As I mentioned earlier, it hardly seems necessary to insist that a genre like crime fiction should seek to "critique" society. Given the various conventions of the genre--the focus on law enforcement (or on the attempt more broadly to redress lawless acts), the inherent need to "investigate" a particular social mileu, the search for an explanation, to the extent it can be found, for what motivates people to violate social and cultural norms--a critique of sorts will almost always arise from a crime or detective novel. The hard part for a crime novelist (at least it seems to me) is to find suitable ways of making this intrinsic kind of commentary aesthetically satisfying as the subject of a work of fiction. Literary novelists have on the one hand an easier job--they don't have to fulfill these generic expectations (at least not these particular ones) and ought to be less constrained in the attempt to find aesthetically satisfying forms--and an even harder one--to find such forms absent the inherent interest-value these embedded conventions additionally provide. Perhaps this makes it all the more tempting simply to fall back on "commentary" as fiction's ultimate justification.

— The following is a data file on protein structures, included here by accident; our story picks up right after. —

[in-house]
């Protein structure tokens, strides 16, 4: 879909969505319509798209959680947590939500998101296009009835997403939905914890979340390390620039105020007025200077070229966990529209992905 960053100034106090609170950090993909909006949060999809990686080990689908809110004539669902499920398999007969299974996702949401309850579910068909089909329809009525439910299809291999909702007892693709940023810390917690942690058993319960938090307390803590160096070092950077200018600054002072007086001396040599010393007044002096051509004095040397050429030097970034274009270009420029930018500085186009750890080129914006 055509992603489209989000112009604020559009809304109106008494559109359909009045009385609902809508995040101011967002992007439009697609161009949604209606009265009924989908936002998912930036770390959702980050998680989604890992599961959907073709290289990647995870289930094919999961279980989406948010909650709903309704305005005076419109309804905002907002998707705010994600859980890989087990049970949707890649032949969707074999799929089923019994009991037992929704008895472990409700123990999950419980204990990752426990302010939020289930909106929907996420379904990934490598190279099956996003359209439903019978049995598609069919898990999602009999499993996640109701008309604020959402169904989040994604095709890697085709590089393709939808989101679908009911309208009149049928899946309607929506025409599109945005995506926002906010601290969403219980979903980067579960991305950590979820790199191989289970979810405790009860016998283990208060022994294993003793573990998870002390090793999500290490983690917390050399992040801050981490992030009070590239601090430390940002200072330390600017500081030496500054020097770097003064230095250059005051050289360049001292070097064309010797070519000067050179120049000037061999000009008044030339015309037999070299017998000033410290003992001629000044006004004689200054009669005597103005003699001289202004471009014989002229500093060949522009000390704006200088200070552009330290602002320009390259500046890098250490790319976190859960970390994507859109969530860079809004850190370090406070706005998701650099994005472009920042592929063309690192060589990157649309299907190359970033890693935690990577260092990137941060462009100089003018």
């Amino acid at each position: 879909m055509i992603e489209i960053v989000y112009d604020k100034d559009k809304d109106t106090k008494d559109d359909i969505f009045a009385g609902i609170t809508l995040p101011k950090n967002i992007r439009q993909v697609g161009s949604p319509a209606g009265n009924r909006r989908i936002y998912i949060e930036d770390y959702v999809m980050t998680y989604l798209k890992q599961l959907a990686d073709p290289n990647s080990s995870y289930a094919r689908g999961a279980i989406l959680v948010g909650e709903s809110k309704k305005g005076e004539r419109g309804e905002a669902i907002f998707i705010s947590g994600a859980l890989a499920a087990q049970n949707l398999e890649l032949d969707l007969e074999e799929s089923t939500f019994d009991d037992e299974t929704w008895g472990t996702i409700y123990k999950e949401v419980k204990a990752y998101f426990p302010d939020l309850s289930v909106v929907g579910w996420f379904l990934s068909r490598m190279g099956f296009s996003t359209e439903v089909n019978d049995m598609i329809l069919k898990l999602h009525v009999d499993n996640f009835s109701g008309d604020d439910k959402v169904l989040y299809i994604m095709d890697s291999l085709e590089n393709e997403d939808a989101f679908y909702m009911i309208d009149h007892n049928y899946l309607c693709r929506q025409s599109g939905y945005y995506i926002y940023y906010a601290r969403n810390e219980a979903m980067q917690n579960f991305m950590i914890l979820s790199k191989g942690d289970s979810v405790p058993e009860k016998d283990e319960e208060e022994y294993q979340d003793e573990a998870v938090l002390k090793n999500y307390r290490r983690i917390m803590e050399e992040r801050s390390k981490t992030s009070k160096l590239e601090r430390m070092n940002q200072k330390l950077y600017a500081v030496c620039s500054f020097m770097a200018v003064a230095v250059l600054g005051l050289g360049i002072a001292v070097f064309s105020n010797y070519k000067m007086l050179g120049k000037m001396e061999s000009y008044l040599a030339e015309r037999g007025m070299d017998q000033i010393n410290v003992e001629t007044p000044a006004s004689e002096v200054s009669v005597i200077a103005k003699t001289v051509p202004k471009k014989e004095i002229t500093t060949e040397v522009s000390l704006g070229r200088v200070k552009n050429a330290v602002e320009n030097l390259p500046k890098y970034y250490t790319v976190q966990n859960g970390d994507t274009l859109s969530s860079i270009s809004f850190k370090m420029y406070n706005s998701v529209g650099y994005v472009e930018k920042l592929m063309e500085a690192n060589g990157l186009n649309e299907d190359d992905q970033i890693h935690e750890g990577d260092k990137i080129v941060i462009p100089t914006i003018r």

It is not, I hope, simply contrarian to suggest, on the eve of a very important American election, that politics is not the most important, certainly not the only important, endeavor with which a serious-minded person might want to occupy him/herself. Nor is it necessary that he/she engage in social commentary in order to be discharging the duties supposedly assigned to the writer of fiction. If this were the case, it would be much easier, and ultimately more useful, to forego fiction altogether and write political speeches or make documentary films. (There seems to be more money in the latter as well.) It may or may not be true that "no one reads literary fiction any more," although I myself think such a claim is asinine. There are, in sheer numbers, way more readers of serious fiction than there "used to be," given the vast increases in population just over the past half-century. Probably the percentage of serious readers within these populations isn't significantly lower, either. Even if fewer people do want to read "literary fiction," it's precisely because it has increasingly become reduced to an attempt to "critique American society," through the combined efforts of certain so-called literary journalists, by academics, and by the editors of prominent book reviews.
Given a choice between such lugubrious stuff--at least in the way it is presented--and more artfully done "entertainment," some readers have understandably gone for the latter. (One wonders how popular Michael Collins will be among such readers.) As well: If I have to choose between the social critic and the artist, my vote goes to the artist.
(Link provided by Sarah Weinman.)